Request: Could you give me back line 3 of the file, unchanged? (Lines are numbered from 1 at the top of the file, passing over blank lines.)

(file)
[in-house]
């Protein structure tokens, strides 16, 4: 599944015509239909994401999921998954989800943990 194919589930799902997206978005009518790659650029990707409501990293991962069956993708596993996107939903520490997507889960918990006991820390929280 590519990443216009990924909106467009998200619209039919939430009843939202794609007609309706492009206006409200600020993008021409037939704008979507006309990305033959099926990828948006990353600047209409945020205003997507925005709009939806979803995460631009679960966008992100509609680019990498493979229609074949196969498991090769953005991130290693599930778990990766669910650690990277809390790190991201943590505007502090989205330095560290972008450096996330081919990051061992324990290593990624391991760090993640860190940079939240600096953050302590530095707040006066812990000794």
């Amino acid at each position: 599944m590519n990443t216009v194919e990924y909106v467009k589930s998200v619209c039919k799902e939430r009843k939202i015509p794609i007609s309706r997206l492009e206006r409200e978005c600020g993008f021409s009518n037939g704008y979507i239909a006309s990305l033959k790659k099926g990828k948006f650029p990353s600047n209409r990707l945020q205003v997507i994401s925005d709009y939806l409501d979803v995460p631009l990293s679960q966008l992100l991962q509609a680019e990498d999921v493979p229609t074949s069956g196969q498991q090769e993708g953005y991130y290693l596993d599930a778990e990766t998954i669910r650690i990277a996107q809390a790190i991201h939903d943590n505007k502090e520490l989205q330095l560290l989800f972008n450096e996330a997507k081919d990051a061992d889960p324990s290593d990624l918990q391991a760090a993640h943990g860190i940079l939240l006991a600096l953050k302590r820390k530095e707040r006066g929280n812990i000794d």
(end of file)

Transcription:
């Amino acid at each position: 599944m590519n990443t216009v194919e990924y909106v467009k589930s998200v619209c039919k799902e939430r009843k939202i015509p794609i007609s309706r997206l492009e206006r409200e978005c600020g993008f021409s009518n037939g704008y979507i239909a006309s990305l033959k790659k099926g990828k948006f650029p990353s600047n209409r990707l945020q205003v997507i994401s925005d709009y939806l409501d979803v995460p631009l990293s679960q966008l992100l991962q509609a680019e990498d999921v493979p229609t074949s069956g196969q498991q090769e993708g953005y991130y290693l596993d599930a778990e990766t998954i669910r650690i990277a996107q809390a790190i991201h939903d943590n505007k502090e520490l989205q330095l560290l989800f972008n450096e996330a997507k081919d990051a061992d889960p324990s290593d990624l918990q391991a760090a993640h943990g860190i940079l939240l006991a600096l953050k302590r820390k530095e707040r006066g929280n812990i000794d």